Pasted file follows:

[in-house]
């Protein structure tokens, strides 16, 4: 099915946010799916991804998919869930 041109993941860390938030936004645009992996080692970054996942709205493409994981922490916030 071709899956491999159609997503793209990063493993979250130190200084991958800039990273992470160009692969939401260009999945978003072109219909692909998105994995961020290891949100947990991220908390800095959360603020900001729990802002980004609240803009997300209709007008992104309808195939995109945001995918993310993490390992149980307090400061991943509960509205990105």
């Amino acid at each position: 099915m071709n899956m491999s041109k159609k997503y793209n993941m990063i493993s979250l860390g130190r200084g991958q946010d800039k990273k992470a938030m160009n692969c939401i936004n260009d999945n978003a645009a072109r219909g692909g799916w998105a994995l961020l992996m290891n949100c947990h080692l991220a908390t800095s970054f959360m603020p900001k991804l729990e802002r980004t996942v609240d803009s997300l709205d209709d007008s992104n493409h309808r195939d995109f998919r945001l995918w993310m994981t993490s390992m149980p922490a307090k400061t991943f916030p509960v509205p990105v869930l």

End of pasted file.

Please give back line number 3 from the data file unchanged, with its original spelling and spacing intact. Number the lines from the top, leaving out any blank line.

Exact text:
């Amino acid at each position: 099915m071709n899956m491999s041109k159609k997503y793209n993941m990063i493993s979250l860390g130190r200084g991958q946010d800039k990273k992470a938030m160009n692969c939401i936004n260009d999945n978003a645009a072109r219909g692909g799916w998105a994995l961020l992996m290891n949100c947990h080692l991220a908390t800095s970054f959360m603020p900001k991804l729990e802002r980004t996942v609240d803009s997300l709205d209709d007008s992104n493409h309808r195939d995109f998919r945001l995918w993310m994981t993490s390992m149980p922490a307090k400061t991943f916030p509960v509205p990105v869930l």